The Post-Racial Plantation

In this last word on That Blogger who talked some foolishness, I examine the ways some Black folk deny their Blackness in pursuit of cultures that are not their own. 

Zipporah Gene, the infamous blogger who published That Article, has been the receiver of some of the dopest, culturally sound receipt-reading and tea-spilling in recent memory. The responses to her factually defective article are crisp, direct, and full of Black wisdom from folks who’ve actually performed the extensive cultural labor necessary when analyzing the nuances, subtleties, and expansiveness of the African Diaspora.

Tia Oso (as I’ve mentioned before) came through with flames, and Front Pxge — an independent rapper who I have the pleasure of knowing — dropped a free-form fuck-grammer soliloquy that tied together Marcus Garvey, colonialism, and musical expression with unapologetic pro-Black swag.

Natural hair vlogger Jouelzy flexed her #SmartBrownGirl muscles in a culturally rich, research dense, YouTube video that, at this time, has 15K+ views.


But Gazi Kodzo served the hottest of tea in a Facebook post last Friday.

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The FB post concluded with a call to action to sign the Africans Charge Genocide petition



In true nail-in-the-coffin fashion, Gazi revealed that the photo which served as a source of the blogger’s anti-Black ire, features well-known and highly-regarded continental Africans.

*sips extra loudly*

But what reallyreallyreally does it for me is the affinity with other cultural expressions that — seemingly — are not her own, to the point where she’s willing to invest significant intellectual labor and financial resources for the purpose of deep engagement and professional credo.

She is also allegedly dating a white appearing man. Learning about and engaging with external cultures, and interracial dating are not issues in of themselves. When done appropriately, both of these types of experiences can be enriching, informative, and healthy.

But when the basis of these types of relationships and formations are rooted in anti-Blackness and/or self-hate, then “problematic” becomes the most polite descriptive term available.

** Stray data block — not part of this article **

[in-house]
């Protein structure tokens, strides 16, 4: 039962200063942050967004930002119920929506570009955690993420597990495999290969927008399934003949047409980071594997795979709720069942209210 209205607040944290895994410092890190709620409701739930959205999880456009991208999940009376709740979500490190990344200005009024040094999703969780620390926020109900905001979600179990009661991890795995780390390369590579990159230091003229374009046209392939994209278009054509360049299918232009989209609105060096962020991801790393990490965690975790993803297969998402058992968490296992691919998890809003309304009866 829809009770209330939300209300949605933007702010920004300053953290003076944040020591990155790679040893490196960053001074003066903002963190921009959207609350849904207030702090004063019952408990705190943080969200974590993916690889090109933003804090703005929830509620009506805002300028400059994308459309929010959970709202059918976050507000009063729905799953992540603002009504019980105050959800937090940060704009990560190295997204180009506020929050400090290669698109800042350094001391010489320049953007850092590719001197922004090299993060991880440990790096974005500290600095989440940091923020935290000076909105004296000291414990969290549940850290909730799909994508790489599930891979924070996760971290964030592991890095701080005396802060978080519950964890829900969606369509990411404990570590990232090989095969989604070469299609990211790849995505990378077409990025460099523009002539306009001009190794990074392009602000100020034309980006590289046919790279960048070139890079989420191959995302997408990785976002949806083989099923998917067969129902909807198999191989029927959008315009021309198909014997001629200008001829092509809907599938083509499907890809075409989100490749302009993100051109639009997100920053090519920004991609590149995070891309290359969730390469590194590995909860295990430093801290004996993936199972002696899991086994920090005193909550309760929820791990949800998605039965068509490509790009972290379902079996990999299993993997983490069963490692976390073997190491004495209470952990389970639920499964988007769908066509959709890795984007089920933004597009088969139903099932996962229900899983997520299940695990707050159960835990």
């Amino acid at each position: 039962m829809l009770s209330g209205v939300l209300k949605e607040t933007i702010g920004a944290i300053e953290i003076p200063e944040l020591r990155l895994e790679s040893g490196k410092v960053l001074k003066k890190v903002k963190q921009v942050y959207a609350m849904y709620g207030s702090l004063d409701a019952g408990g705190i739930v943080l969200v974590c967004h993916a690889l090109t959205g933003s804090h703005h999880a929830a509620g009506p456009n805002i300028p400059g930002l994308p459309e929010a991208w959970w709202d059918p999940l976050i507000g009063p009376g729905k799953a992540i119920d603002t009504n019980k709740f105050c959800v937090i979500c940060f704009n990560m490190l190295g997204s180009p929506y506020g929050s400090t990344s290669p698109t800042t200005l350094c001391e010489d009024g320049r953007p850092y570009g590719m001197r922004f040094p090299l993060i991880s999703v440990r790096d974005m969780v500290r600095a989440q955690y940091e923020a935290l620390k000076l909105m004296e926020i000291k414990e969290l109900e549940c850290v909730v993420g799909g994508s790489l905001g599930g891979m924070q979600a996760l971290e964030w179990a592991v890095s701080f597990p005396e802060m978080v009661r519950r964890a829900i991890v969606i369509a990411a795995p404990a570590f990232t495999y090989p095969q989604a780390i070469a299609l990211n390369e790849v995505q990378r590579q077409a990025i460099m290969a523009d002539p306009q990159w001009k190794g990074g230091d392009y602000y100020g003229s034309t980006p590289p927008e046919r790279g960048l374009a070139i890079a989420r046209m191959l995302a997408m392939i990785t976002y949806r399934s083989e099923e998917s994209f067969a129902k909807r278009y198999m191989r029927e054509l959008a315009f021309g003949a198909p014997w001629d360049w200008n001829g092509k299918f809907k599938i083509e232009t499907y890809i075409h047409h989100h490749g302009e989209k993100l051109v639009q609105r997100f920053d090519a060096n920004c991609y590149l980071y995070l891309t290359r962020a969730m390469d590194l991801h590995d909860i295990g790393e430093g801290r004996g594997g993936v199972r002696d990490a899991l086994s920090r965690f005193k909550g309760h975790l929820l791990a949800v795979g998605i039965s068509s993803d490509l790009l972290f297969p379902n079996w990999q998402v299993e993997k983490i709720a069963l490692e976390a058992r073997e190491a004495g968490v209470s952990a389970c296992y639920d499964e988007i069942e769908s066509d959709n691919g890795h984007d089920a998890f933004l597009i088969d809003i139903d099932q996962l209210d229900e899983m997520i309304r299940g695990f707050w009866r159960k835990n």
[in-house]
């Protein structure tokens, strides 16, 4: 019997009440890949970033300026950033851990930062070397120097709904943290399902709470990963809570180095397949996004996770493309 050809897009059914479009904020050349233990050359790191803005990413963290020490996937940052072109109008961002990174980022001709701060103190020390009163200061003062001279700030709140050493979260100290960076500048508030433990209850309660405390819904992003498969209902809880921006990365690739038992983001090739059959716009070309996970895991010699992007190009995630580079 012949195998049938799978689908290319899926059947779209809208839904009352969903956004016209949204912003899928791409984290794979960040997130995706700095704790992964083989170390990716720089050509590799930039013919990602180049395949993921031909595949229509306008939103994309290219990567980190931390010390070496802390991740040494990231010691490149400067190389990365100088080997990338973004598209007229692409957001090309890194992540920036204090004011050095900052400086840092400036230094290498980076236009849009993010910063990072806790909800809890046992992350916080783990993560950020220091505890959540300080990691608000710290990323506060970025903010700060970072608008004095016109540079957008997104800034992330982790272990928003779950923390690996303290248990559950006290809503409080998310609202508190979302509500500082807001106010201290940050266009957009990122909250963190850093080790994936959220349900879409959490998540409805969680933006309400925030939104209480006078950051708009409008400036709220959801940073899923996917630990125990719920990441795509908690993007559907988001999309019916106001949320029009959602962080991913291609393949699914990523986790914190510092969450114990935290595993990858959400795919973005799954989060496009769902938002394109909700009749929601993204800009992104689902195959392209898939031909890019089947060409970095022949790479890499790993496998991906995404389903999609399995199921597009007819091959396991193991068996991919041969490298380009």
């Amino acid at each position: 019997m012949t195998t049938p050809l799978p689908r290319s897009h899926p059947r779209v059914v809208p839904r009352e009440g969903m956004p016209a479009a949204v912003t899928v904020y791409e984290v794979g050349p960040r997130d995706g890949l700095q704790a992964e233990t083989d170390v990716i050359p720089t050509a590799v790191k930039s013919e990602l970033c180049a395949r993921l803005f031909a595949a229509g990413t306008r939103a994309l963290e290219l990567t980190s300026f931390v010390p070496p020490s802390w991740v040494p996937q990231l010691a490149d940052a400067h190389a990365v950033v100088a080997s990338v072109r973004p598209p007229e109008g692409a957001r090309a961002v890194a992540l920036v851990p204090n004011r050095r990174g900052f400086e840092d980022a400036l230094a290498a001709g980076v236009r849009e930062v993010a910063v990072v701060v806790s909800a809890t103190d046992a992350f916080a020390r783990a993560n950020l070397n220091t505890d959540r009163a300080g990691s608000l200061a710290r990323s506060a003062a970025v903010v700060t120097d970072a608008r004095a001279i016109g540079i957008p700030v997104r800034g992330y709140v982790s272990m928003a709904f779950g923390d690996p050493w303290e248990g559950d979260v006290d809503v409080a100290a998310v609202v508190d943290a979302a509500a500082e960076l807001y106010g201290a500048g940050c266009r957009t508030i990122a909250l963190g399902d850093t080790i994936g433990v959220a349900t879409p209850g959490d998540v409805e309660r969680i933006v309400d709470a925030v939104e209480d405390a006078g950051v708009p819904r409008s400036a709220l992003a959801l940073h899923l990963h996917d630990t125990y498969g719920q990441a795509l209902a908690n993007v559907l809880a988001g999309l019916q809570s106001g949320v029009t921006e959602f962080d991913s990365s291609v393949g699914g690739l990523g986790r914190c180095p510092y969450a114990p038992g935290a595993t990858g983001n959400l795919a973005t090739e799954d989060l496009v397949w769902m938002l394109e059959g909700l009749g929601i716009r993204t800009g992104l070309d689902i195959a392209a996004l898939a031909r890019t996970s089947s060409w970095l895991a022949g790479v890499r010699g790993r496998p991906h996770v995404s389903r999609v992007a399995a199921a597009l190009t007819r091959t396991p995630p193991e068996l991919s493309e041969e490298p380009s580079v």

I call this phenomenon the Post-Racial Plantation.

The Post-Racial Plantation (PRP) refers to those who have an aversion to their own culture, and thus latch on to other cultural identities for personal gain or fulfillment. The PRP is a platform of self-hate masquerading as self-righteousness, as those on the plantation believe they are more aware, mature, and worldly, when in fact they are the most ill-equipped to wrestle with the complexities that define their own cultural makeup.

Zipporah Gene might live on the Post-Racial Plantation, as do many others.

Culture is fluid and porous. Culture is the antithesis of rigidity and the hallmark of subjectivity. As an intangible with blurred lines and abstract cross sections, all folks fall within some cultural crevice — a crevice that’s constantly being reformatted due to the readjustment of some other.

These tectonic shifts can be both pleasurable or painful, liberating or oppressive, reasonable or irrational. These shifts are consequential — causing ripple affects in the most visible or obscure socioeconomic demographics, indicators, and institutions.

Post-racialism is a tectonic cultural shift that’s created a version of an oppressive plantation that is even more physically and emotionally violent without appearing so.

“Post-racial” is a theory turned American consumer brand that essentially argues that we live in a world where racial discrimination is more the exception than the norm. Race doesn’t matter in this post-racial world. It’s bullshit. But, despite astronomical evidence that shows that racial disparities continue to rise, the bullshit prevails.

In much the same way the historical plantation was a source of revenue for the white slave master, post-racialism serves that same purpose in a manner that’s more socially and politically acceptable.

When “race doesn’t matter!,” racists can kill Black and indigenous bodies with impunity. When “race doesn’t matter!,” Black healing and cultural spaces are vilified, targeted, scrutinized, and encroached upon.  When “race doesn’t matter!,” the prospect of Liberation grows dim, yet core anti-Blackness is more internalized and built upon. And if this wasn’t fucked up enough, Americanized Black folk are charged with upholding post-racial lies almost exclusively. When we don’t, we’re silenced, ridiculed, mocked, and killed.

And on the PRP, when Black folk have internalized anti-Blackness to such an extent that they have an uneven or unhealthy affixation with external cultural groups that center, standardize, or are applauded by whiteness, they do so out of thirst, hunger, and desperation.


Lemme stop here. But do know that I’ll revisit this phenomenon in the future.

*Featured Image Credit: Screen grab from Gazi Kodzo’s Facebook page. 


photo 1Arielle Newton, Founder/Editor-in-Chief. Get at me @arielle_newton. Get at us @BlkMillennials.


2 responses to “The Post-Racial Plantation

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